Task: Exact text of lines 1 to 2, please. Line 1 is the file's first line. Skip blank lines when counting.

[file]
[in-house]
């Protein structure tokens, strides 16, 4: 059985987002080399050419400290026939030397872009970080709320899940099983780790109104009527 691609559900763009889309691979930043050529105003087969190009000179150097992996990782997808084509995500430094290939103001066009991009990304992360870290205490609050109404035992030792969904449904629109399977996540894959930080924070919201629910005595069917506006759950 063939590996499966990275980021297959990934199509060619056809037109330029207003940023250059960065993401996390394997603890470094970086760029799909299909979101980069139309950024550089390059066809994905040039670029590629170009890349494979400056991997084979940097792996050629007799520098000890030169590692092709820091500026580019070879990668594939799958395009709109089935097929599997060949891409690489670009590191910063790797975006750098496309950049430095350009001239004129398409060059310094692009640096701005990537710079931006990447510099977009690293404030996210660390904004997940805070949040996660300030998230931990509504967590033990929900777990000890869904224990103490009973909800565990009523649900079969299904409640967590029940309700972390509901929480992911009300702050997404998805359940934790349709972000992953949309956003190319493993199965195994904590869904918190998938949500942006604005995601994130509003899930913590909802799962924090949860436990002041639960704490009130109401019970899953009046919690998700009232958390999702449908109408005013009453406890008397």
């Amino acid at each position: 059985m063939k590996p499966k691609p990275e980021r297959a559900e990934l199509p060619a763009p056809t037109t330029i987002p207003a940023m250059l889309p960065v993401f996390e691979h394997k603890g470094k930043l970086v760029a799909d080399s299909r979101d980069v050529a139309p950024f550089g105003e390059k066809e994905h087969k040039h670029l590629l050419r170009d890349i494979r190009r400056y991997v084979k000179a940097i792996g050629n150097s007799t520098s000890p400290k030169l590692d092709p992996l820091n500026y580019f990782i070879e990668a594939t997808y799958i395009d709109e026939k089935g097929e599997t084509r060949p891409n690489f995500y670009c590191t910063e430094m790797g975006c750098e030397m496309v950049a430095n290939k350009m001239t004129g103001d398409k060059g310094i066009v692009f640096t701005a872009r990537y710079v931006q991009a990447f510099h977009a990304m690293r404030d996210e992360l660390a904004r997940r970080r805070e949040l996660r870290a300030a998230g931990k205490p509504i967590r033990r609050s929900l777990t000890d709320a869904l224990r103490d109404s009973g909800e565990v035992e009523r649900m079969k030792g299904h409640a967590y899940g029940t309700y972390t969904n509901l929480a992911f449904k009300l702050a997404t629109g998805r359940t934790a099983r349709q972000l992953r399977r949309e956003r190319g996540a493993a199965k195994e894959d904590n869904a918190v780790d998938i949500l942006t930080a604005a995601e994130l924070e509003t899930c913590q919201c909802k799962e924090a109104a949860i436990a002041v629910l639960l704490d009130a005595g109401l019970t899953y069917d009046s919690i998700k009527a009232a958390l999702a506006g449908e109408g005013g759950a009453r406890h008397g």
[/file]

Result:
[in-house]
């Protein structure tokens, strides 16, 4: 059985987002080399050419400290026939030397872009970080709320899940099983780790109104009527 691609559900763009889309691979930043050529105003087969190009000179150097992996990782997808084509995500430094290939103001066009991009990304992360870290205490609050109404035992030792969904449904629109399977996540894959930080924070919201629910005595069917506006759950 063939590996499966990275980021297959990934199509060619056809037109330029207003940023250059960065993401996390394997603890470094970086760029799909299909979101980069139309950024550089390059066809994905040039670029590629170009890349494979400056991997084979940097792996050629007799520098000890030169590692092709820091500026580019070879990668594939799958395009709109089935097929599997060949891409690489670009590191910063790797975006750098496309950049430095350009001239004129398409060059310094692009640096701005990537710079931006990447510099977009690293404030996210660390904004997940805070949040996660300030998230931990509504967590033990929900777990000890869904224990103490009973909800565990009523649900079969299904409640967590029940309700972390509901929480992911009300702050997404998805359940934790349709972000992953949309956003190319493993199965195994904590869904918190998938949500942006604005995601994130509003899930913590909802799962924090949860436990002041639960704490009130109401019970899953009046919690998700009232958390999702449908109408005013009453406890008397």